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Monday, July 30, 2012

The FCC, Broadband for Small Business, and Innovation's Future

Universal broadband is critical for small business owners and people who want to start enterprises. Still, many individuals in the U.S. do not have access to broadband (or reliable service).  SBE Council continues to push for policies that promote investment in our nation's broadband infrastructure to ensure access, affordability, reliability and continued innovation.

On July 18, the House Small Business Committee held a hearing appraising the role of the federal government in expanding broadband access to small businesses across the country. At the hearing, Committee members underscored the need to bring more broadband access and certainty to rural and unserved areas of the nation.  As several Committee members noted, small business owners need reliable broadband access to grow and create jobs:

"One of the most important tools the Internet offers to businesses is the ability to access the global electronic marketplace," said Chairman Sam Graves (R-MO). "Increased access will allow more small businesses to compete and enter the global market. To grow and create jobs, small businesses need to be able to count on reliable broadband. We've heard from a number of carriers regarding the regulatory uncertainty in deploying broadband to new areas. Small businesses must have stability to make decisions that last for years, which includes any investment or new jobs."

Several federal agencies, including Federal Communications Commission (FCC) Chairman Julius Genachowski, provided testimony at the hearing. Committee members queried the Chairman and other witnesses about their policies and regulatory initiatives and whether they've considered what the impact would be on private investment in broadband and wireless infrastructure.

In his opening comments, Chairman Graves underscored the importance of investment, and the consequences of misguided government regulation and intervention: "First, when agencies consider new policies, like reforming the universal service fund, we need to ensure that these changes do not diminish the incentives for private sector investment to deploy broadband. And second, I encourage you to accelerate the supply of spectrum for wireless providers to keep up with the growing demand. The boom in wireless smart phones and tablets has created a new market of innovation and capabilities for small businesses that must continue. Without private sector investment in broadband infrastructure, many small businesses in rural areas, like northwest Missouri, will be disconnected from one of the most powerful tools of our generation, which will in turn hamper their success."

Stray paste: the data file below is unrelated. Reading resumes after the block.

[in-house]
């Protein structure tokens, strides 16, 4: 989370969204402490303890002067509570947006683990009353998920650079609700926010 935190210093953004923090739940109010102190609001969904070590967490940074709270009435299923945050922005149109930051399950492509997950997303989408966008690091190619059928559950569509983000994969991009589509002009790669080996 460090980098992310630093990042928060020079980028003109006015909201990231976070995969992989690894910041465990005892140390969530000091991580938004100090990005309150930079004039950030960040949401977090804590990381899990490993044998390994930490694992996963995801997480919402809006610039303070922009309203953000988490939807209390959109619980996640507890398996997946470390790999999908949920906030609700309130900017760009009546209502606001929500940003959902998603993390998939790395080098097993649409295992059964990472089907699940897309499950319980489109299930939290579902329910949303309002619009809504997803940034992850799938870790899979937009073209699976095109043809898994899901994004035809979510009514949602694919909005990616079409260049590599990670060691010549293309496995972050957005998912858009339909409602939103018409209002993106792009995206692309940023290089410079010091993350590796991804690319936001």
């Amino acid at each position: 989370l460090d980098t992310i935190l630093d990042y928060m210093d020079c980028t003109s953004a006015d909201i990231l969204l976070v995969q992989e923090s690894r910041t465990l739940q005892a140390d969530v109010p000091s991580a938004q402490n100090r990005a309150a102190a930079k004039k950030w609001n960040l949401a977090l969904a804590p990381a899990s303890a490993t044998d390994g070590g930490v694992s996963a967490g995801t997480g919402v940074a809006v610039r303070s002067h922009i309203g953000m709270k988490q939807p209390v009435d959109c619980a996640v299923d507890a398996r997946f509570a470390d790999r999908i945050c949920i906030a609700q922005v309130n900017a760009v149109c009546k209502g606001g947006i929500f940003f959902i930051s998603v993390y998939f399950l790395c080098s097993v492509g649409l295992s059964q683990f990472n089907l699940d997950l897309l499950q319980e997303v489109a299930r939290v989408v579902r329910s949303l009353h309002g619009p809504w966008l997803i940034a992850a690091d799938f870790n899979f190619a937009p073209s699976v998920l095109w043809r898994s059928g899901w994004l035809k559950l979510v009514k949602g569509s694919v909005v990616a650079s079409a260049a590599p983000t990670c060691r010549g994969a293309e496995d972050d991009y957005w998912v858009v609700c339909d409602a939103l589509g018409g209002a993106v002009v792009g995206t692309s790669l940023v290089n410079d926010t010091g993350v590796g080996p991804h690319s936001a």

SBE Council applauds Chairman Graves for expressing the need for the federal government to accelerate the supply of spectrum -- without more "airwaves" to run our mobile and wireless devices, the cost of using these critical tools will go higher and reliability and innovation will suffer. The spectrum crunch is real. Government must make more spectrum available, while making it easier for the private sector to allocate unused spectrum to the players who need it.

To that end, the FCC has been moving at a snail's pace in getting these auctions going -- they also seem to want to manage the outcome of the auctions, which is both impractical and misguided.  It seems the FCC's approach on a wide array of issues is to micromanage or intrude in areas where intrusion in unwarranted.  It's no wonder that Congress is looking at setting boundaries around the FCC's work and regulatory authority.
On a positive note, the newest FCC Commissioner Ajit Pai is bringing a modern and fresh perspective to the Commission. In a recent speech, he presented a proposal to "unlock investment and innovation in the digital age" by promoting entrepreneurs, holding the FCC accountable, and providing clarity to the broadband industry. This would be a bold change for the FCC as it has been more of a nuisance to progress.  We need a FCC that will enable investment, and power America's broadband future.

Karen Kerrigan, President & CEO 

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